And I was only calling the carbon whatchamacallit what I've heard others call it. Sorry if that offends you, but I didn't know what else to call it. I called it by a name that would allow others to know what I was talking about.
    Hey, didn't mean to offend and I wasn't trying to pick on you. Everyone calls it a secondary filter without any idea what it does. Sometimes our comments get an unintended inflection that can be taken the wrong way. That's just a risk of using a forum.

    On the other note, my rear fender gets black too (although with a white truck it's not real noticeable until you run a towel or finger across it). So many people complain about it that it made me wonder what you would define as obsessive. I wasn't implying that yours wasn't excessive, but since I'm a visual person (as probably half the population) a picture would do wonders for understanding how yours compares to mine. Maybe seeing a picture I'd be able to say "that looks just like mine". On the other hand, I might give the reaction of "whoa, that's a lot!"
    '05 4x4 DC LB SR5 (LSD & Tow Pkg), Timbrens, AAL, 5100s (.85), Front Diff Drop, Owned: 12/3/04
    Mods: Fog, Map/Dome Light, Illuminated 4wd Switch, Washable Cabin Air Filter | & 2010 Highlander 4WD

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    Default Re: Excess carbon out of tailpipe.

    I have never seen any black soot on my fender ... I only see it on the inside (mostly the bottom bottom half where the condensation lays) of the tailpipe end. I don't baby my truck that much either ... so it gets plenty of heavy throttle use.

    I'm thinking the ECU isn't programmed properly on the OP's truck. What's the dealer think about reflashing your ECU in case it was programed to rich from the factory?
    Last edited by SuperBusa; 06-20-2009 at 02:08 AM.

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    Default Re: Excess carbon out of tailpipe.

    I get a TON of black carbon on my fender during the winter. I've cleaned it with a soft microfiber towel (further cleaning the area with clay bar too) and put on extra coats of polish to keep it from staining the paint. I've done a spark plug reading when this occurs, and the spark plugs actually look quite good. They are quite clean and without any black carbon a poorly tuned engine would show on the plug. I run iridium plugs gapped to 0.032 (OEM is 0.044).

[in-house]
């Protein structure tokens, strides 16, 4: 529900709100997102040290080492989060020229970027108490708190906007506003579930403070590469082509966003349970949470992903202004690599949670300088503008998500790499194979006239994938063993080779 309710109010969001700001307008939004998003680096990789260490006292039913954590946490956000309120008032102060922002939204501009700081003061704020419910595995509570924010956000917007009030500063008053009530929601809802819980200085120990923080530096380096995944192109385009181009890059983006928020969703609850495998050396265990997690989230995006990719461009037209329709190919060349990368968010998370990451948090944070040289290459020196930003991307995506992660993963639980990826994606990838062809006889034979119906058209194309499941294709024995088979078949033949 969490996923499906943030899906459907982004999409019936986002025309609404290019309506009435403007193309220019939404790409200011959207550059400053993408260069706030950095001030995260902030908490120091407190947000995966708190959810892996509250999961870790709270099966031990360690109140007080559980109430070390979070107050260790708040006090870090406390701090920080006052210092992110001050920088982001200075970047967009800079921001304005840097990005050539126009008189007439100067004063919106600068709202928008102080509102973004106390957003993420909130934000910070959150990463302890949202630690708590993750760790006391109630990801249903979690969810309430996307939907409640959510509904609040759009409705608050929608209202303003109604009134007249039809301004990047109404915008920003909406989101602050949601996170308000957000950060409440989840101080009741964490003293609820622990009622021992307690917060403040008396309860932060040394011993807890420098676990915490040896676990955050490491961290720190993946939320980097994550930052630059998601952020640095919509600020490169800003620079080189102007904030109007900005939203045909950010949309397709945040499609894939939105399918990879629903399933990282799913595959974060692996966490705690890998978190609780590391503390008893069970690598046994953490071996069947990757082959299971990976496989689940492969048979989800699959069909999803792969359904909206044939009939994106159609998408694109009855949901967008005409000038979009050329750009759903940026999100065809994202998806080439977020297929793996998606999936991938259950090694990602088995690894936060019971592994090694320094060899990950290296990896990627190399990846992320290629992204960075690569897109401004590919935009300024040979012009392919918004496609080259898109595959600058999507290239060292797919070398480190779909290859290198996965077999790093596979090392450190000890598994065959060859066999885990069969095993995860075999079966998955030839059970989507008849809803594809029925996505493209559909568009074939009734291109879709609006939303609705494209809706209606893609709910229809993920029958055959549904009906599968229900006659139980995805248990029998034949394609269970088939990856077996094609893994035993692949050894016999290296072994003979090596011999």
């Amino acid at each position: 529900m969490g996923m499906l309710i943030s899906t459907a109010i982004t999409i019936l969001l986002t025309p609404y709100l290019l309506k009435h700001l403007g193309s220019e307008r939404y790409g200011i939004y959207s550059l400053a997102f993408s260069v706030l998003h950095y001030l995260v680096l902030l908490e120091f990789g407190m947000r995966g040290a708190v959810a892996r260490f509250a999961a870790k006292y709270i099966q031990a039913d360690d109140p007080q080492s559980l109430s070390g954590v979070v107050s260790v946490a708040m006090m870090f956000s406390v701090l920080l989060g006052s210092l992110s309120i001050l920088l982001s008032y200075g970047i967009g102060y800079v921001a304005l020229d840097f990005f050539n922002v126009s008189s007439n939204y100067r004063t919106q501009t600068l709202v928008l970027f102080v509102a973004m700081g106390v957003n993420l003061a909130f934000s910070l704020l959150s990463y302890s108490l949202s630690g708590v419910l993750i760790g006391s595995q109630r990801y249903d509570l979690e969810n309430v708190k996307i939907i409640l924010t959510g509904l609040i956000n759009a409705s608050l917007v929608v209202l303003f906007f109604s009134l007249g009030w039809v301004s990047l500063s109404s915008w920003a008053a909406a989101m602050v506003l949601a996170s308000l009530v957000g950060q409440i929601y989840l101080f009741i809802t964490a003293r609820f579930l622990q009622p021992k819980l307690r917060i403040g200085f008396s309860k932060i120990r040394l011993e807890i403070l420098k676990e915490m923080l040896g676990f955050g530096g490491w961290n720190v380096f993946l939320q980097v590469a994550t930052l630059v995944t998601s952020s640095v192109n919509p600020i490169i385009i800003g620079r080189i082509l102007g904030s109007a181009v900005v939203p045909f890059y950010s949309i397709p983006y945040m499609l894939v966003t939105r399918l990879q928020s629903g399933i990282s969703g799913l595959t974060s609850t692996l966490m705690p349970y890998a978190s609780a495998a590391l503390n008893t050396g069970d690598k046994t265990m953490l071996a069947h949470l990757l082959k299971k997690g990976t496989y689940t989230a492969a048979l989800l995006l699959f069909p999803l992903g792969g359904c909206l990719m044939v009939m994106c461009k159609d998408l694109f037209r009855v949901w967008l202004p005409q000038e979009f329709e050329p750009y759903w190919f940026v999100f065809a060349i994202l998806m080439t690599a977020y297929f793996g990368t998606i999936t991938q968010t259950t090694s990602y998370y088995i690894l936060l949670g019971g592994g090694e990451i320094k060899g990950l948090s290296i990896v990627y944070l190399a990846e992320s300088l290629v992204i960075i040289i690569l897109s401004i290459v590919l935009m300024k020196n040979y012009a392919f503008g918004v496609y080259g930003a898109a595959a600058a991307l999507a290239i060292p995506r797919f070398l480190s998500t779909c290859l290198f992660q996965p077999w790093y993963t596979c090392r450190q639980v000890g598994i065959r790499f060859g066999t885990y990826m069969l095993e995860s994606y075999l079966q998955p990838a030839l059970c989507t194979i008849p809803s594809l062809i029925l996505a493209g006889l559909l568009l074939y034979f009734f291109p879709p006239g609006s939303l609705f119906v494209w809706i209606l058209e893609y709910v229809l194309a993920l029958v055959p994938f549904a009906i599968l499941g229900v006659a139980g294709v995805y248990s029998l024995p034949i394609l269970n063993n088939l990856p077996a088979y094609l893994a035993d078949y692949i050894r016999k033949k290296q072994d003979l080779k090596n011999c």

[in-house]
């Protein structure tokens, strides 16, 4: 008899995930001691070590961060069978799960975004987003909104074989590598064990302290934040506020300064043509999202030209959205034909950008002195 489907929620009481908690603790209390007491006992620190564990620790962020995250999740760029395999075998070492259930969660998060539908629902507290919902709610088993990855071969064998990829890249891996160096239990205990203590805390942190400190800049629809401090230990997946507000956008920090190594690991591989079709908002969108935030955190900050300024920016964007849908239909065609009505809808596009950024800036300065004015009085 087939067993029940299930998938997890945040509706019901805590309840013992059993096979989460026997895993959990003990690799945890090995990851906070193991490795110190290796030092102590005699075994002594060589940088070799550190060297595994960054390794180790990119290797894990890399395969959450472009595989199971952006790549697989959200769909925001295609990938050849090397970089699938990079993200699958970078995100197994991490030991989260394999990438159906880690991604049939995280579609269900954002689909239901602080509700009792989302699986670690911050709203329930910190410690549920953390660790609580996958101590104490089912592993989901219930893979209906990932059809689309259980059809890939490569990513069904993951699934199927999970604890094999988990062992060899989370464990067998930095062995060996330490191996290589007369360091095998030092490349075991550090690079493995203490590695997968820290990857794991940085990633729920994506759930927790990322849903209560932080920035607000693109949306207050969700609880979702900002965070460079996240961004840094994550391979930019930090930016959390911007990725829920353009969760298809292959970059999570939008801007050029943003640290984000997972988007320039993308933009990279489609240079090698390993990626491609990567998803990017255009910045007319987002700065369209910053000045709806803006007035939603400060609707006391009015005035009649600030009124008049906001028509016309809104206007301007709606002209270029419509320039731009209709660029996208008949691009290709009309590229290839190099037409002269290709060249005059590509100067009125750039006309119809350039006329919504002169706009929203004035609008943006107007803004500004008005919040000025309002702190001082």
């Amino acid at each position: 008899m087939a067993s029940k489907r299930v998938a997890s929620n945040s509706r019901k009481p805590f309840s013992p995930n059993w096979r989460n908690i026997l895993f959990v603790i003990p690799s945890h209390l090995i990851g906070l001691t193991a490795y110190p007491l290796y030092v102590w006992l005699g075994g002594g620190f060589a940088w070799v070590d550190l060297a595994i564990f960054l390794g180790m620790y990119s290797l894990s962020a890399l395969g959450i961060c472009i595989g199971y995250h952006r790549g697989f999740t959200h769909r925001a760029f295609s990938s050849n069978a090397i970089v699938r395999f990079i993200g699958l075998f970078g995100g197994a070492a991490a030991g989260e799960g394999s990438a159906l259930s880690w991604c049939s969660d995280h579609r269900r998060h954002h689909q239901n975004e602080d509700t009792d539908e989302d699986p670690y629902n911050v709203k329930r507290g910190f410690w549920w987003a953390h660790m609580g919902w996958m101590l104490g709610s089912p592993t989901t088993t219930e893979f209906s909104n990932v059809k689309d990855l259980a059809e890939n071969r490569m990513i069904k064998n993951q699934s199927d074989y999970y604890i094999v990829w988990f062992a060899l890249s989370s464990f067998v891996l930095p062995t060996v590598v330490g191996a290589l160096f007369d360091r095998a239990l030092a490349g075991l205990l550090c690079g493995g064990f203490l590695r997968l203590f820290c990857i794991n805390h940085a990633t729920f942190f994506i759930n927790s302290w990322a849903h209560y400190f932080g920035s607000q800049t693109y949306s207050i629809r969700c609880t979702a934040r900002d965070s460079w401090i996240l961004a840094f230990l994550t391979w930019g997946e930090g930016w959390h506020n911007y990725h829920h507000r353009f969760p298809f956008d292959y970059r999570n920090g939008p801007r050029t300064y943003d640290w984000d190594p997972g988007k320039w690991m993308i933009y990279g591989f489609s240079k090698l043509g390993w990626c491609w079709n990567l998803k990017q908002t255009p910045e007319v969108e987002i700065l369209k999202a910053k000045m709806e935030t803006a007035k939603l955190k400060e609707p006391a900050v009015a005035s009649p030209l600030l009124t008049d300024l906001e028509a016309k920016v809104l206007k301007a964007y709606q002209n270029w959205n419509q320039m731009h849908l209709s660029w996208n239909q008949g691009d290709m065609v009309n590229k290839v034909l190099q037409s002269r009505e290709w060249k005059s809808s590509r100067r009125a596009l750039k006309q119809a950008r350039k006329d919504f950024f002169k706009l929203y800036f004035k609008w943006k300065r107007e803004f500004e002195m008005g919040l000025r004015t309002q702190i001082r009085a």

Only during the summer does it stay on the bottom of the tailpipe.

    I regularly use 91 octane, and during the winter, the power is great. I rarely have to rev it above 2500rpm, but when I get on the freeway, I usually punch it to get up to freeway speed (70mph here). The short on-ramps are particularly hazardous. This is usually when it splatters on my rear fender.

    I also run 10W-40 synthetic. I'm probably gonna move to 5W-40 at my next oil change. I only run that weight oil because of the piston slap that annoys me. I use to use 5W-20, but during freezing cold starts, the engine sounded particularly bad. With 10W-40, the piston slap is still there albeit less noticable, and at least the cylinders have a little more cushion against the blows of the pistons. I wonder what the friction reducing moly resin coating on the piston looks like after all of that scuffing.
    Last edited by Jason.MZW20; 06-20-2009 at 05:11 PM.
    2005 Tacoma Double Cab V6 4x4 w/ TRD Off-Road pkg., Auto
    1991 MR2 V6 (1MZFE)